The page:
Sales of single-family houses fell by 1.1% in December from November, and by 33.5% year-over-year, to a seasonally adjusted annual rate of 3.64 million houses.

Sales of condos and co-ops fell by 4.5% in December from November, and by 38.2% year-over-year, to a seasonally adjusted annual rate of 420,000 units.

Sales plunged in all regions, but plunged the most in the West. Year-over-year percent change (NAR map of regions):

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Active listings jumped by 55% from a year ago, to 68,900 in December (active listings = total inventory for sale minus properties with pending sales). Just before the holidays, lots of sellers pull their homes off the market, and then put them back on the market for the spring selling season. This happens every year; active listing start to drop before Thanksgiving and don’t rise again until the spring (data via realtor.com):

US Existing home sales 2023 01 20 active listings YOY

Active listings, though up hugely from a year ago, are still relatively low as potential sellers are determined to wait out what they expect to be a brief ripple in the market, and meanwhile they’re putting their vacant homes on the rental market and they’re trying to bring in some cash by putting their vacant home out there as a vacation rental. And many are just sitting on their vacant homes that they hadn’t sold because they’d wanted to ride up the market all the way to the with huge gains of 20% or 30% a year. But that show is over. And now what?

Median days on the market, before the frustrated seller pulls the home off the market, or before the home is sold, rose to 67 days (data via realtor.com):

US Existing home sales 2023 01 20 median days on market

Price reductions: Active listings with price reductions hit a new high for any December in the data by realtor.com going back to 2016: 25% of the active listings in December 2022 had price reductions, up from for example 17% in the pre-pandemic December 2019.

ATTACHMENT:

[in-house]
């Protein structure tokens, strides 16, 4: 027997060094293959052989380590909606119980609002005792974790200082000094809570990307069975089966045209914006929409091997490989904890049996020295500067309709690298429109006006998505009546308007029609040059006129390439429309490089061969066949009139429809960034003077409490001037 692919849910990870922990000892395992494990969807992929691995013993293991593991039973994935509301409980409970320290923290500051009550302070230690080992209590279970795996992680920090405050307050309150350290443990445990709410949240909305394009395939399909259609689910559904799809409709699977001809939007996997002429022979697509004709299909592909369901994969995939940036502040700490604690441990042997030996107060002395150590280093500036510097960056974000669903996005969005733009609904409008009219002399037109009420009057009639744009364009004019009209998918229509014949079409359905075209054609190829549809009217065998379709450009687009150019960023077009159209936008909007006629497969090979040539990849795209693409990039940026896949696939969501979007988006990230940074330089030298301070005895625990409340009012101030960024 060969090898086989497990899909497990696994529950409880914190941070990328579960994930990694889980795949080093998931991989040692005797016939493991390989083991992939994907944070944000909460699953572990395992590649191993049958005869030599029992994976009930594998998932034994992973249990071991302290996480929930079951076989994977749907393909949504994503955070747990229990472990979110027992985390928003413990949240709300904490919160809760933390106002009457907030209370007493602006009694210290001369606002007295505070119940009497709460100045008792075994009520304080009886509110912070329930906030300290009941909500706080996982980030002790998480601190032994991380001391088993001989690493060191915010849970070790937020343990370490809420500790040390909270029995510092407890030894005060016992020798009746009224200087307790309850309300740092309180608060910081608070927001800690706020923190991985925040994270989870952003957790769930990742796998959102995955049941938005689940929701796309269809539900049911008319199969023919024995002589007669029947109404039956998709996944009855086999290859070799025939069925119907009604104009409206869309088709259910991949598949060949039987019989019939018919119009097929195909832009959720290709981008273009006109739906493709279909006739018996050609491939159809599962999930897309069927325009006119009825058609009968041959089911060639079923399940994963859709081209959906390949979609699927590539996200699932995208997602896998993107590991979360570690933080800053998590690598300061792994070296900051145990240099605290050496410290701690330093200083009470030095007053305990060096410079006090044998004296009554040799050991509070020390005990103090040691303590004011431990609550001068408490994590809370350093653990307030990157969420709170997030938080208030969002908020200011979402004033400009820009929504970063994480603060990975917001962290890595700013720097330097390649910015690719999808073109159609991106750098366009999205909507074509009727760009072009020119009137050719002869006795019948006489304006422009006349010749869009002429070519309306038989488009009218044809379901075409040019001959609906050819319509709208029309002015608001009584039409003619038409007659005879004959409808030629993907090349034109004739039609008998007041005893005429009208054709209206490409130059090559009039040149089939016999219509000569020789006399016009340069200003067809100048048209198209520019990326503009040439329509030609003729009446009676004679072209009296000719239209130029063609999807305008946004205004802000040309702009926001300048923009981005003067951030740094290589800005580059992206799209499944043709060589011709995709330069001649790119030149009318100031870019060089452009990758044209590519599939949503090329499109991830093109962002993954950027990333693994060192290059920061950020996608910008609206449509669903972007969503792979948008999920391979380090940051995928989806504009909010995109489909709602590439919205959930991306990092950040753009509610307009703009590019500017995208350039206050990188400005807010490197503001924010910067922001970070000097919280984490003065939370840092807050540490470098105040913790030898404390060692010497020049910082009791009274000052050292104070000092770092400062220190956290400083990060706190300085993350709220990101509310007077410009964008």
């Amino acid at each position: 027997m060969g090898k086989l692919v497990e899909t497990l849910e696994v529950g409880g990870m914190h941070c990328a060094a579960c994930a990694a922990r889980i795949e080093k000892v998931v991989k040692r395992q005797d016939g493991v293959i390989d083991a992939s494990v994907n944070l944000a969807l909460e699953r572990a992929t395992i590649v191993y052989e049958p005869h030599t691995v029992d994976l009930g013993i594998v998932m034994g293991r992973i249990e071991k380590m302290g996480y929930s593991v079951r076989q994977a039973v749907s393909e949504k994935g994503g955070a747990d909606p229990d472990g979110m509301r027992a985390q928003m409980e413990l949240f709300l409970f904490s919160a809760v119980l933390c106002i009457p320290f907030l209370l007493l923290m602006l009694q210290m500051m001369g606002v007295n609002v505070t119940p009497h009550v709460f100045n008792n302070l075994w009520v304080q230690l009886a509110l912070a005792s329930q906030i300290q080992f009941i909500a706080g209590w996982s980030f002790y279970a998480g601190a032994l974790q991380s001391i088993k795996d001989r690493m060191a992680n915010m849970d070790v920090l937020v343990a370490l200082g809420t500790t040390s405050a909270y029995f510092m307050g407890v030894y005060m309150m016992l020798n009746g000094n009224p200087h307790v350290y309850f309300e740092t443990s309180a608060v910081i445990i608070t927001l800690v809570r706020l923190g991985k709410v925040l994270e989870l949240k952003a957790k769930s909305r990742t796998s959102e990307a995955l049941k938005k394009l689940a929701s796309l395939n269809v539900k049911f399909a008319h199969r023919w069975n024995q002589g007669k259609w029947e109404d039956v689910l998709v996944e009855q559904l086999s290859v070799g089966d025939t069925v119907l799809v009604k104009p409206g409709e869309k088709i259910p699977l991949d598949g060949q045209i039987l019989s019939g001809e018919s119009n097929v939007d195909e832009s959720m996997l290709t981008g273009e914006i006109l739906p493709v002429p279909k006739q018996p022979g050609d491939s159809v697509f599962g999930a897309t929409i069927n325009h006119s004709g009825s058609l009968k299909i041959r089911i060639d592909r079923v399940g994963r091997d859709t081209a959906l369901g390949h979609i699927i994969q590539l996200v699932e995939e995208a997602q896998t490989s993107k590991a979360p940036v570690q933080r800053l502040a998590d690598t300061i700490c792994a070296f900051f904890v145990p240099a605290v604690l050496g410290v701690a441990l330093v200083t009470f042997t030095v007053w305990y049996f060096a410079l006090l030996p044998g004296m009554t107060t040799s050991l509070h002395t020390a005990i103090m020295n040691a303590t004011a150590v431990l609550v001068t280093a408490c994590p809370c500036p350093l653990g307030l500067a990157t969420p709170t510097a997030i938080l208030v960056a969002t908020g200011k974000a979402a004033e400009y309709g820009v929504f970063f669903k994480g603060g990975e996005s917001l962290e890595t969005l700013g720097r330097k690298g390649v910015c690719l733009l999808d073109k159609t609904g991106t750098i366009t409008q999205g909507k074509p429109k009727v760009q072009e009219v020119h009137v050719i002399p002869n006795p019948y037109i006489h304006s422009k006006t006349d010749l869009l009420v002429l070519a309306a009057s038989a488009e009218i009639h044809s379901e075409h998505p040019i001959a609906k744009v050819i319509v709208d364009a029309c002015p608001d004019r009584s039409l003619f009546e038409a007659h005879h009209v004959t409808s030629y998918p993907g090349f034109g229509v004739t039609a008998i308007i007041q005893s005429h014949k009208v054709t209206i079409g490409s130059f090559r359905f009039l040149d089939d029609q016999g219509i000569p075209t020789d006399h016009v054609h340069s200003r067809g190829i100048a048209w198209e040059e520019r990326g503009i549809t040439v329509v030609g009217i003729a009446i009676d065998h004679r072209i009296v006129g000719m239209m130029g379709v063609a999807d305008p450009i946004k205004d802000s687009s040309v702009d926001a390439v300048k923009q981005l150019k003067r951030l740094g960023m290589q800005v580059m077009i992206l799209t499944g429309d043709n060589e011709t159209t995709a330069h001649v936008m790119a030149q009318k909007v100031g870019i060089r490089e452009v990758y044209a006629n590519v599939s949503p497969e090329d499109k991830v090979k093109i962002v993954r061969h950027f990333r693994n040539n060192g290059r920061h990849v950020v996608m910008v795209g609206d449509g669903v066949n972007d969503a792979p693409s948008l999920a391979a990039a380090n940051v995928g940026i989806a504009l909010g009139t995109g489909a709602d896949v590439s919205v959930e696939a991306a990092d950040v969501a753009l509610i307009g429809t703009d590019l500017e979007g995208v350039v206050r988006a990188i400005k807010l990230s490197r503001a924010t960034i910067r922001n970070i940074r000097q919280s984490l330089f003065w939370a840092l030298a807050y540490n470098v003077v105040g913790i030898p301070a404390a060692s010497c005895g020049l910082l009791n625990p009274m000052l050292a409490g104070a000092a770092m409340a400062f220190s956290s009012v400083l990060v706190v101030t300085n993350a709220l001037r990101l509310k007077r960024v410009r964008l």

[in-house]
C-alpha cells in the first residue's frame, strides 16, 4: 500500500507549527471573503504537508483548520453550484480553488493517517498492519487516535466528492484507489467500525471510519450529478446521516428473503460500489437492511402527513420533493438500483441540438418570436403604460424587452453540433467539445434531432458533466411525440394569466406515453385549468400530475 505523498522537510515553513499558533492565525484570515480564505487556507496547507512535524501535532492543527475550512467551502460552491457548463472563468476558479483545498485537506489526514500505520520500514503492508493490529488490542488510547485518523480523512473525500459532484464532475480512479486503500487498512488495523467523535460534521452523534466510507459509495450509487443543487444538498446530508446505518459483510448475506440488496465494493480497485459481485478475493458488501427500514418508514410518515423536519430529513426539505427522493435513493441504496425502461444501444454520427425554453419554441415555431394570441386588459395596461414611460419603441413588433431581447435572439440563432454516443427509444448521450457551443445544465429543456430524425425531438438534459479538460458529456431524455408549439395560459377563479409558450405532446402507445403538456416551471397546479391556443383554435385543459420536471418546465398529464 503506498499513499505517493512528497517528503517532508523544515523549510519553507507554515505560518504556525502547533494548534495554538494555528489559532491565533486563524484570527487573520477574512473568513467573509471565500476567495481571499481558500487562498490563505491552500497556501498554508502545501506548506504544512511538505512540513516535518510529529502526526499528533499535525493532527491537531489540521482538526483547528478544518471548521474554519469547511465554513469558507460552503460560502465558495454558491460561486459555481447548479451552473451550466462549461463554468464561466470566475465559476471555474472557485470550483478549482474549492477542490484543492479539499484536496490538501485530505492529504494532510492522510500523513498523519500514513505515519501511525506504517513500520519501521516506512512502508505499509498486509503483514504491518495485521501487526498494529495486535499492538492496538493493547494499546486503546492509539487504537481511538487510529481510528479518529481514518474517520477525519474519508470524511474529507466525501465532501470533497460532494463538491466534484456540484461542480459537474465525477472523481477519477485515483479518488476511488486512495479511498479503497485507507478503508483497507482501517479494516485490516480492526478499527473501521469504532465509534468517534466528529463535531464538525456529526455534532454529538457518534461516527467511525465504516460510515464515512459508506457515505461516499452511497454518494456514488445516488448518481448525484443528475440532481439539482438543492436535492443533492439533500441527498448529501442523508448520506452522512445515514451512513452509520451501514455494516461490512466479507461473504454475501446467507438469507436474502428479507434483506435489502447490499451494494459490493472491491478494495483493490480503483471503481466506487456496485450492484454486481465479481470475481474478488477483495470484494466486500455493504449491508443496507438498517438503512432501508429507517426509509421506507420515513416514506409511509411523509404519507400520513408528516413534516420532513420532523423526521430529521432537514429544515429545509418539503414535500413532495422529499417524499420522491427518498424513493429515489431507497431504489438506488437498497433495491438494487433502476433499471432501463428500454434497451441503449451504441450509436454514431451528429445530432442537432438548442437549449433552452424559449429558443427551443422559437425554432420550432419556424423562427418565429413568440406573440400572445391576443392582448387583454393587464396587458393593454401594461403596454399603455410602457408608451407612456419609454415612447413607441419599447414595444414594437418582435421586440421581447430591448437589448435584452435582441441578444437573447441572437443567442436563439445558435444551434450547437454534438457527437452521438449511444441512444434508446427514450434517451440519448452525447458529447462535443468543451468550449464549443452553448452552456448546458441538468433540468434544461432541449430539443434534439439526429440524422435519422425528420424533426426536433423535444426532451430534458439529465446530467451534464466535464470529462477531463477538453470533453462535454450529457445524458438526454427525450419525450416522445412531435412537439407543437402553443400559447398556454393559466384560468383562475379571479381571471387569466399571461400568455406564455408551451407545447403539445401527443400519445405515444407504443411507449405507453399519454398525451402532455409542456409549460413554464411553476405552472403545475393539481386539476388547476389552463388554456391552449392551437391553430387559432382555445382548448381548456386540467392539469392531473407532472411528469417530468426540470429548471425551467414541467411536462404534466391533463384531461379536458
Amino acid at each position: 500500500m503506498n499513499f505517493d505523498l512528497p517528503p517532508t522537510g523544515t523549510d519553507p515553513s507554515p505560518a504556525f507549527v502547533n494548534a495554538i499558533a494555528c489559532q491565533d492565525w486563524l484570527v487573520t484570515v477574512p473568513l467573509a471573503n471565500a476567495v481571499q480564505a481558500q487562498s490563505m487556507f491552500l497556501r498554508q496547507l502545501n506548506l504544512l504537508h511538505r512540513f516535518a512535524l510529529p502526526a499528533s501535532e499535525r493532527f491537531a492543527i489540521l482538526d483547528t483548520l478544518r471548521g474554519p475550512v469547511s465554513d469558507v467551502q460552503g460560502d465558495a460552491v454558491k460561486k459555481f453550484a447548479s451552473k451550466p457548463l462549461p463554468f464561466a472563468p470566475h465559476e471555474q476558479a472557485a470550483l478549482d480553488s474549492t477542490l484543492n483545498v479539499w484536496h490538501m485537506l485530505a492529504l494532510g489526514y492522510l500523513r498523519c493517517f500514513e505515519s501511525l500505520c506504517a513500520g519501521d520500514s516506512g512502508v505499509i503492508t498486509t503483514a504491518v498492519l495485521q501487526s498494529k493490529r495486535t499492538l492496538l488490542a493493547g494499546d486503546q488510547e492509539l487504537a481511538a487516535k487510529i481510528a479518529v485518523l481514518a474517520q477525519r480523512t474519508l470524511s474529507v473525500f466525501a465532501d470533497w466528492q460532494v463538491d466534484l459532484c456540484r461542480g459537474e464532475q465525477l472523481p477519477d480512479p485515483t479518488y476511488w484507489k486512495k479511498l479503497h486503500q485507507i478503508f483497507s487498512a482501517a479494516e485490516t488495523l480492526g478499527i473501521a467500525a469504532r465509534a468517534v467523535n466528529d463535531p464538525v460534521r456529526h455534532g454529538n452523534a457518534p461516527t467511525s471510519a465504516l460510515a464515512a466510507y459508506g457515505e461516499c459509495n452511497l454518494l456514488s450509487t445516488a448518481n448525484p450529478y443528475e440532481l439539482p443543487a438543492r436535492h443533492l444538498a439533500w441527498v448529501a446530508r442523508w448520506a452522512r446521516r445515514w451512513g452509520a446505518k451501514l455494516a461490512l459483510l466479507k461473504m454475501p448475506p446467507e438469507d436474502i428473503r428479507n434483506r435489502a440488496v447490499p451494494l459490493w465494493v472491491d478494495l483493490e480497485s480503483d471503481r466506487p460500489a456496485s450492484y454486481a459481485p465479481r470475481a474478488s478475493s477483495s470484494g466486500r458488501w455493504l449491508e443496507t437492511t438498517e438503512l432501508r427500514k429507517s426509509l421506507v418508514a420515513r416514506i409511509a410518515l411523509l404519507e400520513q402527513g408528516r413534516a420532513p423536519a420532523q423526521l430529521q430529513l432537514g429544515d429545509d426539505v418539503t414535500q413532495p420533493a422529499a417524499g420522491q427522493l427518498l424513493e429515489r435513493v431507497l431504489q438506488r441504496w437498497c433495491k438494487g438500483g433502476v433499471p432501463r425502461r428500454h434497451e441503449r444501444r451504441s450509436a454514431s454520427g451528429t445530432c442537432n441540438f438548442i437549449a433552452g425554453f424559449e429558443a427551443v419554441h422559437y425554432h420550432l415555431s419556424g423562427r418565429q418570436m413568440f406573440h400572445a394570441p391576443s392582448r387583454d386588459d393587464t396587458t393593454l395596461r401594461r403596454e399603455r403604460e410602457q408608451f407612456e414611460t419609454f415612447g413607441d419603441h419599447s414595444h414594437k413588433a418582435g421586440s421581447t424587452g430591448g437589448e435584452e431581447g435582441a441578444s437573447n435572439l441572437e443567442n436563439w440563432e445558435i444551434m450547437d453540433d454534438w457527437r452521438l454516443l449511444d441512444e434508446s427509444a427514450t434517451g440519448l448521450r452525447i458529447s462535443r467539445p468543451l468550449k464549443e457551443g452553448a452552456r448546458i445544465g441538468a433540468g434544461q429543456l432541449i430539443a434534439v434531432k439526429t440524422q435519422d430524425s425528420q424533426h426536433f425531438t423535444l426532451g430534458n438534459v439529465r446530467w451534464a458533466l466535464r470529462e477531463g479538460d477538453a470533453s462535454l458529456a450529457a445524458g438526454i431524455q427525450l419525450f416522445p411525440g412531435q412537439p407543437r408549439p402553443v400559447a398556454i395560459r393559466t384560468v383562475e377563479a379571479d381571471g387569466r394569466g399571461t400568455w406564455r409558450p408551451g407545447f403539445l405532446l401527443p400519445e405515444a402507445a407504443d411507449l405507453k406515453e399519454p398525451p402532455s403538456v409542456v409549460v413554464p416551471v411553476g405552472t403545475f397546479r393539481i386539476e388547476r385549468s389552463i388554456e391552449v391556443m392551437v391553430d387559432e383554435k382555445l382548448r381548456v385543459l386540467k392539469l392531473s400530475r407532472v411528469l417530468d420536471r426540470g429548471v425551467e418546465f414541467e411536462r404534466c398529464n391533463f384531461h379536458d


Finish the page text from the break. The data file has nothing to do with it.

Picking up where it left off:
December or January is usually the seasonal low point for price reductions. Rather than cutting prices, many sellers pull their homes off the market and wait for the spring selling season, before they re-list it. That sellers are cutting prices over the holidays to this extent shows that they’re getting a little more aggressive.

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Hoping for a quick reversal of this downturn: This combination of plunging sales, dropping prices, rising active listings, rising days on the market before the home gets pulled or sold, an increase of active listings with price cuts, but still tight supply, indicates that many potential sellers are still hoping for a quick reversal of this downturn. And they’re letting the vacant home sit to wait for better days, or they’re putting it on the rental market or try to make a go of it as a vacation rental, rather than dealing with the reality of a mind-blowing housing bubble that has loudly popped.